Scarcely could 36-year-old Adrian have imagined less than 24 hours after his wife Taryn had captured this precious moment, their world would be turned completely upside down. And Esme, along with the couple’s other young daughter, Seren, would be in a hospital waiting room as Taryn was being given the horrendous news he had just a 5% chance of pulling through. 


‘Be careful,’ Jean Hooper told her sporty husband Brian and young daughter Tia on many occasions, concerned that their regular exercise made them more vulnerable to a sudden cardiac arrest.

Little could Jean have known it would be her who would suffer one, aged just 30. 


Lionel Levine had a sudden cardiac arrest on an airplane on the way back from a holiday with his wife Susan in April 2012.

His heart stopped three times and an AED was used on board to restart it and save his life.



Joe Sievier had a sudden cardiac arrest in the middle of a public meeting.

Police officers immediately started performing CPR on Joe and an air ambulance was flown to the scene.

An AED was used on Joe and he went on to make a full recovery.



Alex Davis had been on the rugby pitch a minute when he scored a try for his team, but then suddenly felt unwell.

Alex, already diagnosed with Wolff-Parkinson-White syndrome, came out of the game and went home but suffering chronic palpitations he got his neighbour to take him to hospital.

While in hospital Alex suffered a sudden cardiac arrest and doctors worked to resuscitate him.

He is now determined to raise money for Hearts & Goals and has set himself the challenge of climbing Mt Kilamanjaro.


Unfortunately sudden cardiac arrest survival stories are too rare.

A staggering 100,000 people die from sudden cardiac arrest in the UK every year.

AEDs don't guarantee survival, but they do increase the chance of someone surviving from 5% with just CPR to 50%.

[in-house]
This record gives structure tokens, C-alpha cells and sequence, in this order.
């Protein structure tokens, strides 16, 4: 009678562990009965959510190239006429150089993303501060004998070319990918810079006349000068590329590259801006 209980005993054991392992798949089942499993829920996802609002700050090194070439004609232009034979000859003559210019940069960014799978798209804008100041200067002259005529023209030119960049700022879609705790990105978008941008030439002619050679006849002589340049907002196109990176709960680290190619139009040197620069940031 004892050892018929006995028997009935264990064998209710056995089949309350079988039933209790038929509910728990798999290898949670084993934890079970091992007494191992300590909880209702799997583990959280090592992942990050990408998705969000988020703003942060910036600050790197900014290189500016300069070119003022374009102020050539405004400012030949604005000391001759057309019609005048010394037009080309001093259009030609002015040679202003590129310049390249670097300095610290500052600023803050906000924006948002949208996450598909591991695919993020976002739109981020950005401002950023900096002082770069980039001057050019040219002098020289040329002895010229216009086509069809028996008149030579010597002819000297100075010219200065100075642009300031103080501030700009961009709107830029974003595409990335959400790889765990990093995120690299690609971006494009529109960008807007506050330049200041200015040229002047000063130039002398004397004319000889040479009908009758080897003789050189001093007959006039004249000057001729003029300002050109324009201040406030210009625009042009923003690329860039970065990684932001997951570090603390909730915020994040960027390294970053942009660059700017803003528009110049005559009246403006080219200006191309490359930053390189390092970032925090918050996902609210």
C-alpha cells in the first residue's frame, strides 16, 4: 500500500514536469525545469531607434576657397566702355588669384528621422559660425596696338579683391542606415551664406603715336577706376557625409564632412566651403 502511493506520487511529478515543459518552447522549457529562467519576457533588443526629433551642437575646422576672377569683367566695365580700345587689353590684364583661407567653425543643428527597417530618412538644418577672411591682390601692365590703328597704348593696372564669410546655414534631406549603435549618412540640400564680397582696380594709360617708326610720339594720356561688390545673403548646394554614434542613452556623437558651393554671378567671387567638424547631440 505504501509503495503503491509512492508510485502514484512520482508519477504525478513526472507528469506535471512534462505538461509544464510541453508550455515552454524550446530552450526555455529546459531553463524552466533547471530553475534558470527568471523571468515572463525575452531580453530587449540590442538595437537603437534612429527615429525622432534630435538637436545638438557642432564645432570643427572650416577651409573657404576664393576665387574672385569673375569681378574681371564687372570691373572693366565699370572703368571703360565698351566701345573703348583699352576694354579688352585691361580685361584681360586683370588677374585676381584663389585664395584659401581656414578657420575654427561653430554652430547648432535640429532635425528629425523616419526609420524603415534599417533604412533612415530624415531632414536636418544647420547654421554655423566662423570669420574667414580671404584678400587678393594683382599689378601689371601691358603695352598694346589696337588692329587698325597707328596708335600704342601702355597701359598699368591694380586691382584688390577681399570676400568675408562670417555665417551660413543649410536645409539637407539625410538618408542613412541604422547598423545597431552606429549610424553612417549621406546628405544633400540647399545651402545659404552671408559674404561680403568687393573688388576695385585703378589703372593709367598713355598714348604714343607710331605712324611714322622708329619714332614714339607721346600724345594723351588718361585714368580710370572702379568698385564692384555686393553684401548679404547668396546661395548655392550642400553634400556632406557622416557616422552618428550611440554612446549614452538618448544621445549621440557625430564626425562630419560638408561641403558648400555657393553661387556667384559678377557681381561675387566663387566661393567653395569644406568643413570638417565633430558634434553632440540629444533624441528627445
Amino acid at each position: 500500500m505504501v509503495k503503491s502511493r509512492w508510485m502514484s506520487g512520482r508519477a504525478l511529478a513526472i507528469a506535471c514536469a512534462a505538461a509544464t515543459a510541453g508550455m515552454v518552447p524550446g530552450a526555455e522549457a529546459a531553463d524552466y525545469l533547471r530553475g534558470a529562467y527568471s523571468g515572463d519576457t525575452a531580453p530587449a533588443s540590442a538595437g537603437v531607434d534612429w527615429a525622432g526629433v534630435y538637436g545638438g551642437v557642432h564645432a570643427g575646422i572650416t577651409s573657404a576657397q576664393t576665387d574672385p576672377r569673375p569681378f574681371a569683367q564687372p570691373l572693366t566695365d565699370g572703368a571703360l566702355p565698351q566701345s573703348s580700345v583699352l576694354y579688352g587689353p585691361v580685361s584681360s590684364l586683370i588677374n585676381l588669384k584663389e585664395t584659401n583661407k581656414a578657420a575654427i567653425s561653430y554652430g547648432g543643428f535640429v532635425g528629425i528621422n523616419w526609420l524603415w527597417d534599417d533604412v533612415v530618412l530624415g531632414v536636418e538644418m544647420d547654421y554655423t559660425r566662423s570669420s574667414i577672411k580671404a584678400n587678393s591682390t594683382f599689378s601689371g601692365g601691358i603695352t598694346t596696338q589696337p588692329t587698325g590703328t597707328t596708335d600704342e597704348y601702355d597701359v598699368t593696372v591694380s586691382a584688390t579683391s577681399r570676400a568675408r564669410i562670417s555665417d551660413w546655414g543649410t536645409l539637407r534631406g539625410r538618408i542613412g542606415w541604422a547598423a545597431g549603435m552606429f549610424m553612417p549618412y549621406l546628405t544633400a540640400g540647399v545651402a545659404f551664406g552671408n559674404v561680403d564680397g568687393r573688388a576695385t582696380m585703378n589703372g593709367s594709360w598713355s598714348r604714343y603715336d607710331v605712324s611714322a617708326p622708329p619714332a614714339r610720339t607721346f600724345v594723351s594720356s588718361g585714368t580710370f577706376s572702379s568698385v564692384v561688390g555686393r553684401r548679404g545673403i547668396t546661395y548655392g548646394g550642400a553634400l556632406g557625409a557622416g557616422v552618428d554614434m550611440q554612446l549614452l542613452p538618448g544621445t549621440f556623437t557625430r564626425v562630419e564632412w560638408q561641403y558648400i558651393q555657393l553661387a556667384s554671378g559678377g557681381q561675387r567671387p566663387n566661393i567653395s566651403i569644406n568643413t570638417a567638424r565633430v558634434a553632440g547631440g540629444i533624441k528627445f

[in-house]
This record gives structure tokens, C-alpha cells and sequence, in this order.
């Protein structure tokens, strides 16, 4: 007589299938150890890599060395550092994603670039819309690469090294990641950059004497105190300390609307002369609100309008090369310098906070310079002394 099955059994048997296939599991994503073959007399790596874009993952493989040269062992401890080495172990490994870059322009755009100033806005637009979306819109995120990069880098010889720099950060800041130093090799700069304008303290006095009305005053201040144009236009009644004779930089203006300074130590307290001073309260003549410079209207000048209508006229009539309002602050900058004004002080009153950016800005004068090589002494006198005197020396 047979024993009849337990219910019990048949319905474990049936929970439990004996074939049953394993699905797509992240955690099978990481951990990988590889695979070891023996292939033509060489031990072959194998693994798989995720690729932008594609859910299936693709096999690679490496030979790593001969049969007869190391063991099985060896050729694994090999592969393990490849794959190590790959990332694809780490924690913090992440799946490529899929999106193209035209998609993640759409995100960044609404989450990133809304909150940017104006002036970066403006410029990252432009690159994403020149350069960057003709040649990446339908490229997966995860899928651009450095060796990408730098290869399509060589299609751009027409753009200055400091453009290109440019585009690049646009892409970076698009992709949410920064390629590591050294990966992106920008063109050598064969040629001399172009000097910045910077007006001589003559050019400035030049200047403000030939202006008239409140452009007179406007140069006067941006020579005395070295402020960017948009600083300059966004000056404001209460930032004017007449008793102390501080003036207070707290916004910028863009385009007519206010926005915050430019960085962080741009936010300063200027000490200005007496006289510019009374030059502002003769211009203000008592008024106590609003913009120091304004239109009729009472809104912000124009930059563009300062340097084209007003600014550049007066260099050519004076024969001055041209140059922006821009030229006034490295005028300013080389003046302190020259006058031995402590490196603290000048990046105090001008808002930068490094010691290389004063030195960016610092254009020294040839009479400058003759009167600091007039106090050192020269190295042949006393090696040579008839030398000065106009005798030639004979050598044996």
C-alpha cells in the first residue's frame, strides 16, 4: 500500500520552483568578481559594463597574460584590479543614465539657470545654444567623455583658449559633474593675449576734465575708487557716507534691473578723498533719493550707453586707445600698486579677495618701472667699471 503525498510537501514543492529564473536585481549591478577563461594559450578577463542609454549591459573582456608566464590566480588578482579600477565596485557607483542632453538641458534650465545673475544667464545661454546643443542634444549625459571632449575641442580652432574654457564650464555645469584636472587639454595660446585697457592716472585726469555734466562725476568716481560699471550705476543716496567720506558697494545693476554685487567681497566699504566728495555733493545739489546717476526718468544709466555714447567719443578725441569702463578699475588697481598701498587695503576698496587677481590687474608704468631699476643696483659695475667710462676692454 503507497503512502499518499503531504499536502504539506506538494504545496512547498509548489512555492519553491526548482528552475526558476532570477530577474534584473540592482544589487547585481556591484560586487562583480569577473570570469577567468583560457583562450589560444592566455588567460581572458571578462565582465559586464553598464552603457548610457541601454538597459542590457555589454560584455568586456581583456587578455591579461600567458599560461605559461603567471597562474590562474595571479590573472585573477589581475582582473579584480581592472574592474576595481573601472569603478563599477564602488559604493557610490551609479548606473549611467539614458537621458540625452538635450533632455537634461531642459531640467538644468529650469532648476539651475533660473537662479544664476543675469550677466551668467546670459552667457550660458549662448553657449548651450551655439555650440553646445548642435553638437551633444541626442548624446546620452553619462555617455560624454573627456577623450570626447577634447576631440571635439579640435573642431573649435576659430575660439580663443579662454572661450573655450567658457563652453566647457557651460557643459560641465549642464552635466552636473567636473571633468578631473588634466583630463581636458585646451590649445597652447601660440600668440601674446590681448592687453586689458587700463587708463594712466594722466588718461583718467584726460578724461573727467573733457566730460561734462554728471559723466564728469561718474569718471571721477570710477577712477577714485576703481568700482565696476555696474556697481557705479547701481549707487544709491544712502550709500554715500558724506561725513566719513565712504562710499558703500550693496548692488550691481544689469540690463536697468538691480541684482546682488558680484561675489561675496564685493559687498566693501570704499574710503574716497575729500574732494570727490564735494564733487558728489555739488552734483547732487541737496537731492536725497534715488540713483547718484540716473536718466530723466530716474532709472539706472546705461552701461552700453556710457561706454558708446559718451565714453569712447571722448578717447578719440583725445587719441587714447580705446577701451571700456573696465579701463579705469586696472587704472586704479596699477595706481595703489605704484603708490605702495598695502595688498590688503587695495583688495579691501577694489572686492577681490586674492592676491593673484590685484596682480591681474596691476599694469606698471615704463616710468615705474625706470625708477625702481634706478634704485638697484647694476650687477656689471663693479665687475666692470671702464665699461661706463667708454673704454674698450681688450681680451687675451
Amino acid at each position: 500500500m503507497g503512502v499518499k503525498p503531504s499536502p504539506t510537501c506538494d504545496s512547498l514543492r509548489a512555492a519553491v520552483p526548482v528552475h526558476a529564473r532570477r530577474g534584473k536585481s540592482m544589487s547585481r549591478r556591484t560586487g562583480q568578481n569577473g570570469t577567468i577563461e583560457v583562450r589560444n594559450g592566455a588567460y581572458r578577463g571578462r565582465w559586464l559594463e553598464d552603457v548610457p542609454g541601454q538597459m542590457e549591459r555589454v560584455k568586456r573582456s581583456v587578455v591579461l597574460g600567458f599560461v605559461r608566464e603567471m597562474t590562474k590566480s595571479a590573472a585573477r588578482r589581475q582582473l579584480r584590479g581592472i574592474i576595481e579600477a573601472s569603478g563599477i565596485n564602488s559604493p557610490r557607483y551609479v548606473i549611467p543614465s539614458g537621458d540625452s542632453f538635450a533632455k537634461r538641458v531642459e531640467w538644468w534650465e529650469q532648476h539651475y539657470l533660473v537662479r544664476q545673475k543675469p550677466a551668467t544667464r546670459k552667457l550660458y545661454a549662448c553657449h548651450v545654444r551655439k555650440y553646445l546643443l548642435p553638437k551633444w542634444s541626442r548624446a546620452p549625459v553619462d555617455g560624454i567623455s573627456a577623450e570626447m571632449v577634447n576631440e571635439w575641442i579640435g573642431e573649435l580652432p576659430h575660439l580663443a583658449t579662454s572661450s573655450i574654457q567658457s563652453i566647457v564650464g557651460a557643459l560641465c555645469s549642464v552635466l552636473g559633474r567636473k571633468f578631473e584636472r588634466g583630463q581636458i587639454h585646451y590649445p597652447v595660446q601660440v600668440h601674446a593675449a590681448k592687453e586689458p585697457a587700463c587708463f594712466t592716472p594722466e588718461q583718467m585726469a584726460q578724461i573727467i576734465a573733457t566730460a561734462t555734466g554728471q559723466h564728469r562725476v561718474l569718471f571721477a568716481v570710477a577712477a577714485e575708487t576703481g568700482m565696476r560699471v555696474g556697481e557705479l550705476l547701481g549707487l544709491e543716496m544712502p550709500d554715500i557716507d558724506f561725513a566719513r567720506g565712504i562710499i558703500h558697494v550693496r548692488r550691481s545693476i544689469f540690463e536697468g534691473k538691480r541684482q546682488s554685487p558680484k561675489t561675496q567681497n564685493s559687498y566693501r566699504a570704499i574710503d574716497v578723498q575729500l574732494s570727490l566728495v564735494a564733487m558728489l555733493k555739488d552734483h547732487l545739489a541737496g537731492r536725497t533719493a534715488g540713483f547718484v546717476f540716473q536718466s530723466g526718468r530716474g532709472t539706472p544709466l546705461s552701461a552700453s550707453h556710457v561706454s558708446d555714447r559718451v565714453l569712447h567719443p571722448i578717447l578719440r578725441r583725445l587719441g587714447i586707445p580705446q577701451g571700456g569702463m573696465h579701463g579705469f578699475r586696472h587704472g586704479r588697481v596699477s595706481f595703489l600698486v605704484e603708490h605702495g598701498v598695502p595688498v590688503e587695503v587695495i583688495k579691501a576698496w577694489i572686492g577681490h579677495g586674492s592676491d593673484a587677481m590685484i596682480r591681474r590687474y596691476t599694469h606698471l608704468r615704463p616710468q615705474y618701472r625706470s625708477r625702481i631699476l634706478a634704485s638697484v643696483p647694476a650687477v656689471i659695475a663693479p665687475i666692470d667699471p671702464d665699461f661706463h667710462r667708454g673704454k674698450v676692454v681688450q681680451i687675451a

Laurence Kidd will sadly never know if an AED could have saved his mother Rosemary Kidd.


Mark Wendruff was leaving his office on a cold December morning in 1994 when, without warning, he collapsed with sudden cardiac arrest.

A colleague who was with Mark immediately began performing CPR on him and a paramedic rushed to the scene before using an AED to shock his heart back into rhythm.

He was rushed to hospital where he had an ICD implanted and returned home around a month later.

Nearly 20 years on, Mark reflects on how a combination of his colleague's lifesaving skills and an AED saved his life that day and how things could have been very different.


Chris Solomons has helped to save many lives in his career as an emergency medical dispatcher for the air ambulance.

But on July 24th 2010, things would be very different.

What started as a normal day for Chris quickly turned into an emergency when he fell ill on arriving at work.

Chris suffered a cardiac arrest brought on by a massive heart attack and his colleagues fought to save his life just feet away from the desk from which he had helped so many others through a similar situation.

Incredibly, the whole thing was captured on film, because a BBC crew had been filming the team for its Helicopter Heroes series.


Watch Chris's incredible story unfold in this remarkable piece of footage:


Have you or a family member been affected by sudden cardiac arrest? Tell us your story here.


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Whether you survived SCA, you know someone who wasn't so lucky, or you've been affected in any way, connect with others who have had similar experiences to you.

The forum has been a great support.  It is reassuring to speak to others who have been affected by sudden cardiac arrest and to understand that we’re not alone." Richard, Cardiff

Join our 'Sudden Cardiac Arrest & Heart Attack' forum where you can ask questions, share your stories and support each other.